Intensive, industrial beef production in the US relies on confined animal feeding operations (CAFOs) and high-throughput slaughter and packing plants to produce reliable supplies at low prices.
Its problems are legion and infamous. Where did it come from, and how might it be different?
This talk examines the origins of the modern food system in the trans-Atlantic economic geography of the nineteenth century. Both the modern slaughterhouse and the feedlot were born in the Ohio River valley by 1840, as cattle and pigs consumed super-abundant maize harvests and their manure maintained soil fertility. Expanding westward after the Civil War, the middle-western range-feedlot system sacrificed the Corn Belt to the plough while enabling capital accumulation from extensive livestock production on the unploughed, semiarid rangelands to the west.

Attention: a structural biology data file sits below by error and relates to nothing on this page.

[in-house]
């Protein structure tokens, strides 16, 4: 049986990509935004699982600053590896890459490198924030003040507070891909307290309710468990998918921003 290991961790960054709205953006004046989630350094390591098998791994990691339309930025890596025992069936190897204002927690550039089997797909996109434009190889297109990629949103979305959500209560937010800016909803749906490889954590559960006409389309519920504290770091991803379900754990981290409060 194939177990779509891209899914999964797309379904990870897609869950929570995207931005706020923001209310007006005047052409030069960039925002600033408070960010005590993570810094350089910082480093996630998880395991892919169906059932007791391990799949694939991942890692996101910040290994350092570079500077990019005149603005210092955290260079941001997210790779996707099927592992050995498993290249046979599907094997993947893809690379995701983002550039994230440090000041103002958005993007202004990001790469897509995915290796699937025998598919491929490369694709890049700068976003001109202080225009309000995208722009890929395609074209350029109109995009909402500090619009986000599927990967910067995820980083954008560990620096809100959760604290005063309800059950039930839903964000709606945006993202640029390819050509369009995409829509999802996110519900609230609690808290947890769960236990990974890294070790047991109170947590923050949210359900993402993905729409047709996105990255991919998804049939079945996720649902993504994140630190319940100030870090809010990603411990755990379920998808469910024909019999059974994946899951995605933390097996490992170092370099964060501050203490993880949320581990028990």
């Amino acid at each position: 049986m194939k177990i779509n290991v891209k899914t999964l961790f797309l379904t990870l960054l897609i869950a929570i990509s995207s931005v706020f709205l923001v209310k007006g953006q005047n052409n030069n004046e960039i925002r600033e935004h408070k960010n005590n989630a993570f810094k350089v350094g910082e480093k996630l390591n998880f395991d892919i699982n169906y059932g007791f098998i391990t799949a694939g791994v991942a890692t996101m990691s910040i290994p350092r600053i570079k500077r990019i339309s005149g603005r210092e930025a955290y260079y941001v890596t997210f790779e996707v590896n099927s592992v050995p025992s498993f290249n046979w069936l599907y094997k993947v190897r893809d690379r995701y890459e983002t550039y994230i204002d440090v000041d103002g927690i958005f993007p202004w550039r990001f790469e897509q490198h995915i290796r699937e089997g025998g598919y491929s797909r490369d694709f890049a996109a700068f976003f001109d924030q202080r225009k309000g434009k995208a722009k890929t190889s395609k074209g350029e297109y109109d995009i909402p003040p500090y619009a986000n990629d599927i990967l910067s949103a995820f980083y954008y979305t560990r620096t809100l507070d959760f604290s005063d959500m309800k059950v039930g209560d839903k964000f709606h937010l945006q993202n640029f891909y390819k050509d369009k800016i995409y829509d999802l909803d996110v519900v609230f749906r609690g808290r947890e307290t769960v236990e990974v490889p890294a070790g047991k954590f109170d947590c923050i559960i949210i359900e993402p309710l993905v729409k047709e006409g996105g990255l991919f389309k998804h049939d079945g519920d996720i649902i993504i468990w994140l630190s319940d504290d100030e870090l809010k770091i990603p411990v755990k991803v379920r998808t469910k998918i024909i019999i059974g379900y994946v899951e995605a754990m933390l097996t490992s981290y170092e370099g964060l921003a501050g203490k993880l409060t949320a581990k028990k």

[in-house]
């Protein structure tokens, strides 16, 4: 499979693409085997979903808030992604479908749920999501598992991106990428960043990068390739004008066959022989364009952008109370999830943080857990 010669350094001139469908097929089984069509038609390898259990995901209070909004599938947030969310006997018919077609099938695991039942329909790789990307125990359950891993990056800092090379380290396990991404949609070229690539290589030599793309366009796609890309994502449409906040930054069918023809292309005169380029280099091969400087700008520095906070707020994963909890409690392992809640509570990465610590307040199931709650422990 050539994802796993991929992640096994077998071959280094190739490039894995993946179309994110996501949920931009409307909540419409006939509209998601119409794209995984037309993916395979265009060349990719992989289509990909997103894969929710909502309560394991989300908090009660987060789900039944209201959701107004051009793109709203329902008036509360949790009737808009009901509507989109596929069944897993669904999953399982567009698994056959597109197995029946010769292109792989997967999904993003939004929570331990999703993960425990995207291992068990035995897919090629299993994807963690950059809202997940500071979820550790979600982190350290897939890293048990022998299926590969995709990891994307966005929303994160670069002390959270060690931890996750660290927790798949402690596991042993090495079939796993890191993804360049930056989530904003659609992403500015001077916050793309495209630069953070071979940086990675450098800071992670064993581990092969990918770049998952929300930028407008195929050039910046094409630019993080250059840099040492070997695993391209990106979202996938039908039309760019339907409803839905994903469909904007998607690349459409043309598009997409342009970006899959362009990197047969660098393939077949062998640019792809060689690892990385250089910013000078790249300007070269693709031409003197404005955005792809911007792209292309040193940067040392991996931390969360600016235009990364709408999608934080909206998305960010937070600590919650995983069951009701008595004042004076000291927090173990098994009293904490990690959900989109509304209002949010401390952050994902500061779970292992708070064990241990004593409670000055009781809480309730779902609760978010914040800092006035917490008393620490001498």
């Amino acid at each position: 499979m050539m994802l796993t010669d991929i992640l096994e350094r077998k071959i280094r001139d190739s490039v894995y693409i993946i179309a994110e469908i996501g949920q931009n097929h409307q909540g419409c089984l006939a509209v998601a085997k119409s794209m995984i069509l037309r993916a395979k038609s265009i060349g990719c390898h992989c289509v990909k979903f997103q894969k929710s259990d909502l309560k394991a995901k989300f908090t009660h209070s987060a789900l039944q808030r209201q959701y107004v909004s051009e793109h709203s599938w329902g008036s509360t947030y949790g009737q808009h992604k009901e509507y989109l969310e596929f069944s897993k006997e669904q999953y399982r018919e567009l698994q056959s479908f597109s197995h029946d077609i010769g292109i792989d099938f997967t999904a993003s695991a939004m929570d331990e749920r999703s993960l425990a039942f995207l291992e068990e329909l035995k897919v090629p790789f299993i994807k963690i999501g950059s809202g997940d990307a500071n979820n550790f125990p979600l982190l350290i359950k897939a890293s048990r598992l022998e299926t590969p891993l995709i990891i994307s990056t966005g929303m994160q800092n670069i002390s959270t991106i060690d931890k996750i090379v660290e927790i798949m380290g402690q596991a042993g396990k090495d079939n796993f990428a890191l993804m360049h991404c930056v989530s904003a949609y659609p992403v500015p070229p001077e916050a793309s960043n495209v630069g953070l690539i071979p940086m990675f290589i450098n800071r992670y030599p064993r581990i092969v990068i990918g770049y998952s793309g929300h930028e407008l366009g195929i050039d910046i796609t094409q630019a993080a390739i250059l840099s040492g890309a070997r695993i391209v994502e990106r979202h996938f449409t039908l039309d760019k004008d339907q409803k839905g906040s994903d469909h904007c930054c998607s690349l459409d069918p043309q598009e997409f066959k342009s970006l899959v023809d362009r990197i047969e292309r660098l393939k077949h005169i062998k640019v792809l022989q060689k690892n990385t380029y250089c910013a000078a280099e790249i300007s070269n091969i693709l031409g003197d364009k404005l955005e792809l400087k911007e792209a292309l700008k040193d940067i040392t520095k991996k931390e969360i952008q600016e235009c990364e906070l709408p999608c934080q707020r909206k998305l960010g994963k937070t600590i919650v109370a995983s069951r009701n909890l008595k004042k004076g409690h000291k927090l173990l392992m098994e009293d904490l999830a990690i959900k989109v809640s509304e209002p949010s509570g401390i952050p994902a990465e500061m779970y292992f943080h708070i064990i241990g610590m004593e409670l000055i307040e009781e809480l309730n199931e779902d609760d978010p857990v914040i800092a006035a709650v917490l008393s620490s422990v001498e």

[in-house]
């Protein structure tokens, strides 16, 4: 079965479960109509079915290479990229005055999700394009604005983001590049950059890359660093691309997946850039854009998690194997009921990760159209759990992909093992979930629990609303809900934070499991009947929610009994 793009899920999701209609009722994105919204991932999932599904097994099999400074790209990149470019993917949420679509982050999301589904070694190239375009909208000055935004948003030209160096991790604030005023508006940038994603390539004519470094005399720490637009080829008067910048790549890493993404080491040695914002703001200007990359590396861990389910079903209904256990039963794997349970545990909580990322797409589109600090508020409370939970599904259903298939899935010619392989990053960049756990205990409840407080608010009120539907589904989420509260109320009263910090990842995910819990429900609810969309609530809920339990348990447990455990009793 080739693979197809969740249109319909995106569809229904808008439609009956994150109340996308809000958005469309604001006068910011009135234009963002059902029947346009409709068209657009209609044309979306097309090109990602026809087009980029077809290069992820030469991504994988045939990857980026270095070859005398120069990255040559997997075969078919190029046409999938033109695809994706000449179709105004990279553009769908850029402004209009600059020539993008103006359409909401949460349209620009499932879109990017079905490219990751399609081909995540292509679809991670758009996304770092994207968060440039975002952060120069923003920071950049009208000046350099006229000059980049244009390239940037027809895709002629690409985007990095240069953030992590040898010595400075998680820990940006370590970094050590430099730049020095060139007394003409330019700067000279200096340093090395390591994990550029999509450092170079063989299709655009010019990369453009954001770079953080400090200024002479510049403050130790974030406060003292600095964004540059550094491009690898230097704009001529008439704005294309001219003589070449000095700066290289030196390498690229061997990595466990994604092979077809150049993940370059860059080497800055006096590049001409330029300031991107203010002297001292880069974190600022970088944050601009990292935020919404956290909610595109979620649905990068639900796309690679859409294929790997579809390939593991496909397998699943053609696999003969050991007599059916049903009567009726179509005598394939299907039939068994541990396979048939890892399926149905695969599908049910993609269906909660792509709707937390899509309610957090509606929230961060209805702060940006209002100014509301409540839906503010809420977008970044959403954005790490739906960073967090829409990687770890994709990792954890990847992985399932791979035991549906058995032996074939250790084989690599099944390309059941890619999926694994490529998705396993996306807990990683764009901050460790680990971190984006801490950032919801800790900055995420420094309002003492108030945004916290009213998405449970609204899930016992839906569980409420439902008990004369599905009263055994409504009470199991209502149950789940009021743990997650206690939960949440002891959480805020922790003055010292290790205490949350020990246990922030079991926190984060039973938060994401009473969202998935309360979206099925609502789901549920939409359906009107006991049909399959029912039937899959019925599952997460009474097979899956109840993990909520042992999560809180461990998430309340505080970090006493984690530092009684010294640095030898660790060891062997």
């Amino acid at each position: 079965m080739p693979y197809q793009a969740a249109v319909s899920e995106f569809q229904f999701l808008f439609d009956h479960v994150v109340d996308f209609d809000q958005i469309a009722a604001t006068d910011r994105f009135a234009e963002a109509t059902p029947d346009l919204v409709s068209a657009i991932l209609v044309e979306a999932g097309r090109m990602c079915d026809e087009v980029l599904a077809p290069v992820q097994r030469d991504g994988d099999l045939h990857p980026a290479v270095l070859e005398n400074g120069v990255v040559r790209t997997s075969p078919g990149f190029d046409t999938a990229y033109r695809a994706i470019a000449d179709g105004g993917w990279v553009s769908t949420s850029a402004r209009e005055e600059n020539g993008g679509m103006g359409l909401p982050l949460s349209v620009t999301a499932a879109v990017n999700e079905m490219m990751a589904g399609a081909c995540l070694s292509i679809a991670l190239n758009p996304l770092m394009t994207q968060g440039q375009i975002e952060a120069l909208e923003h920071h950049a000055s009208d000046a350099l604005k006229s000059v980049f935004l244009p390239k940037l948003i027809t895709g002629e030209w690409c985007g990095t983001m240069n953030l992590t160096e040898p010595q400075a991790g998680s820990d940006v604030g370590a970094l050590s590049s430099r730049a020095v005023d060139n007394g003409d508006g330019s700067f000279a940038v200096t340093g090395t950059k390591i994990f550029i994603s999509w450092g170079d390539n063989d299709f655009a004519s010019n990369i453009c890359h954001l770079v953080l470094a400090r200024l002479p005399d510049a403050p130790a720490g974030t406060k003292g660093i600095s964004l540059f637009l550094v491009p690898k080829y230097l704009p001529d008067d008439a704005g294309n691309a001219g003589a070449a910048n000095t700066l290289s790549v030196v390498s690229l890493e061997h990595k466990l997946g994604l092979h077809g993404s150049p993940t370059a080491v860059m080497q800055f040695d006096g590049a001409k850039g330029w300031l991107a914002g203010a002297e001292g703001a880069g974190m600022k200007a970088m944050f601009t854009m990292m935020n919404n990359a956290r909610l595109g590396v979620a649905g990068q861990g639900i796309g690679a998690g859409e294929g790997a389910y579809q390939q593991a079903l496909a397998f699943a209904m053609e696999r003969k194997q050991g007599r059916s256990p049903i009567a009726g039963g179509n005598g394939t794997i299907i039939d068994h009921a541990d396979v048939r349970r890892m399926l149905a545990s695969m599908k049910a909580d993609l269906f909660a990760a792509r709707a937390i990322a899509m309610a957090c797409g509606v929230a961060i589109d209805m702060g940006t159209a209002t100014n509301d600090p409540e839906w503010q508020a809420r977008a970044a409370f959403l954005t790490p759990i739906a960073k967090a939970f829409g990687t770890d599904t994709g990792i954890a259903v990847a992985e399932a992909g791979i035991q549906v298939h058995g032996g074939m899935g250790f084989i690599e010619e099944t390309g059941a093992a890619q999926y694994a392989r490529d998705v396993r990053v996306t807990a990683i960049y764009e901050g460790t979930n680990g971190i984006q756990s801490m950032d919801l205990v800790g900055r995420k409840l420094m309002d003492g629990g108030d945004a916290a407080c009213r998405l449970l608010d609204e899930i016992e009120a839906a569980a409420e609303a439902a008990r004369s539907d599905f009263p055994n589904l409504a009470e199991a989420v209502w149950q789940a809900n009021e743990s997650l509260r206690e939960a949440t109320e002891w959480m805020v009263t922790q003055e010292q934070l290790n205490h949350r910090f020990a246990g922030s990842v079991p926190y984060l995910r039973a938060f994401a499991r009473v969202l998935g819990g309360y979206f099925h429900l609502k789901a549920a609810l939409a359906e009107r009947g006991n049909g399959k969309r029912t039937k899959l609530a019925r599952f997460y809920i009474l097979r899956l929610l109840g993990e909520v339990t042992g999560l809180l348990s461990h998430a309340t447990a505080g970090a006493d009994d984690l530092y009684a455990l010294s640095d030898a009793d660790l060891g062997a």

Pivotal to this vast novel ecosystem were British livestock breeds, whose biophysical needs and market dominance shaped land tenure systems, management practices and environmental politics throughout the Great West. Dominated by a handful of meatpacking corporations, the resulting cattle-grain-beef complex persists to this day. Today’s CAFOs invert the ecological dynamics of the original feedlot, however, turning a synergistic relationship between ranching and agriculture into a dysfunctional one.